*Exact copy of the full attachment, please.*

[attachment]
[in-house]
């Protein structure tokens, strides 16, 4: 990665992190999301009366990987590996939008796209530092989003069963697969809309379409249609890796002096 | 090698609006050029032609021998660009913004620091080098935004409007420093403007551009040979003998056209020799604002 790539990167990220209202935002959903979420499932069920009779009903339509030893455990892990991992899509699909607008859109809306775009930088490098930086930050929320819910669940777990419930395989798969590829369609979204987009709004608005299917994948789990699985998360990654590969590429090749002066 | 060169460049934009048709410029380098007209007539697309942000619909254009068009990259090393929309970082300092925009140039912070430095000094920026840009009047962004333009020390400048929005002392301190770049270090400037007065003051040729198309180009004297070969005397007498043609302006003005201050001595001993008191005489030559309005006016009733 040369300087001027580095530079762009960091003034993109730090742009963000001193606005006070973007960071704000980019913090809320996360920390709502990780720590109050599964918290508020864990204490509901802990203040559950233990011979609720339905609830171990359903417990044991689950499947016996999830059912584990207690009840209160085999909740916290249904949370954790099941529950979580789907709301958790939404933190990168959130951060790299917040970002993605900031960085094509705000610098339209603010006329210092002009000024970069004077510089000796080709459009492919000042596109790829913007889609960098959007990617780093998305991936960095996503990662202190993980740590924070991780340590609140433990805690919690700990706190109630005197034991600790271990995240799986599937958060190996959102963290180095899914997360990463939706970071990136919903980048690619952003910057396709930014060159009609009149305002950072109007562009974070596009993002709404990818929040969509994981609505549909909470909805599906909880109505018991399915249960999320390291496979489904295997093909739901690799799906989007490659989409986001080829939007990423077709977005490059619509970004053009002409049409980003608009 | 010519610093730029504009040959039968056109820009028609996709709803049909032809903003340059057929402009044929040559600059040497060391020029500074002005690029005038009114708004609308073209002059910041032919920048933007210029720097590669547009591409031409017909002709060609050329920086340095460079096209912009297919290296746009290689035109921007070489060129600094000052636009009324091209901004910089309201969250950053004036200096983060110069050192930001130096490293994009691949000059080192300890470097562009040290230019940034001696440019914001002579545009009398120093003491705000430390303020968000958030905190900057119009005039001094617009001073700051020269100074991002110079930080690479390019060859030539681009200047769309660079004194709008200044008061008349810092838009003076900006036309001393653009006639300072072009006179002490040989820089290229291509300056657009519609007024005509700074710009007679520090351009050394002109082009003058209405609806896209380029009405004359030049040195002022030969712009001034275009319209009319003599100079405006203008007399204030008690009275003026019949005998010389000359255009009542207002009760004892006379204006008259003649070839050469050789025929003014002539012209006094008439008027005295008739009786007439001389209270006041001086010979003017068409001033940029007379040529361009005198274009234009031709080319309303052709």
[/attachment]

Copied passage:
[in-house]
């Protein structure tokens, strides 16, 4: 990665992190999301009366990987590996939008796209530092989003069963697969809309379409249609890796002096 | 090698609006050029032609021998660009913004620091080098935004409007420093403007551009040979003998056209020799604002 790539990167990220209202935002959903979420499932069920009779009903339509030893455990892990991992899509699909607008859109809306775009930088490098930086930050929320819910669940777990419930395989798969590829369609979204987009709004608005299917994948789990699985998360990654590969590429090749002066 | 060169460049934009048709410029380098007209007539697309942000619909254009068009990259090393929309970082300092925009140039912070430095000094920026840009009047962004333009020390400048929005002392301190770049270090400037007065003051040729198309180009004297070969005397007498043609302006003005201050001595001993008191005489030559309005006016009733 040369300087001027580095530079762009960091003034993109730090742009963000001193606005006070973007960071704000980019913090809320996360920390709502990780720590109050599964918290508020864990204490509901802990203040559950233990011979609720339905609830171990359903417990044991689950499947016996999830059912584990207690009840209160085999909740916290249904949370954790099941529950979580789907709301958790939404933190990168959130951060790299917040970002993605900031960085094509705000610098339209603010006329210092002009000024970069004077510089000796080709459009492919000042596109790829913007889609960098959007990617780093998305991936960095996503990662202190993980740590924070991780340590609140433990805690919690700990706190109630005197034991600790271990995240799986599937958060190996959102963290180095899914997360990463939706970071990136919903980048690619952003910057396709930014060159009609009149305002950072109007562009974070596009993002709404990818929040969509994981609505549909909470909805599906909880109505018991399915249960999320390291496979489904295997093909739901690799799906989007490659989409986001080829939007990423077709977005490059619509970004053009002409049409980003608009 | 010519610093730029504009040959039968056109820009028609996709709803049909032809903003340059057929402009044929040559600059040497060391020029500074002005690029005038009114708004609308073209002059910041032919920048933007210029720097590669547009591409031409017909002709060609050329920086340095460079096209912009297919290296746009290689035109921007070489060129600094000052636009009324091209901004910089309201969250950053004036200096983060110069050192930001130096490293994009691949000059080192300890470097562009040290230019940034001696440019914001002579545009009398120093003491705000430390303020968000958030905190900057119009005039001094617009001073700051020269100074991002110079930080690479390019060859030539681009200047769309660079004194709008200044008061008349810092838009003076900006036309001393653009006639300072072009006179002490040989820089290229291509300056657009519609007024005509700074710009007679520090351009050394002109082009003058209405609806896209380029009405004359030049040195002022030969712009001034275009319209009319003599100079405006203008007399204030008690009275003026019949005998010389000359255009009542207002009760004892006379204006008259003649070839050469050789025929003014002539012209006094008439008027005295008739009786007439001389209270006041001086010979003017068409001033940029007379040529361009005198274009234009031709080319309303052709």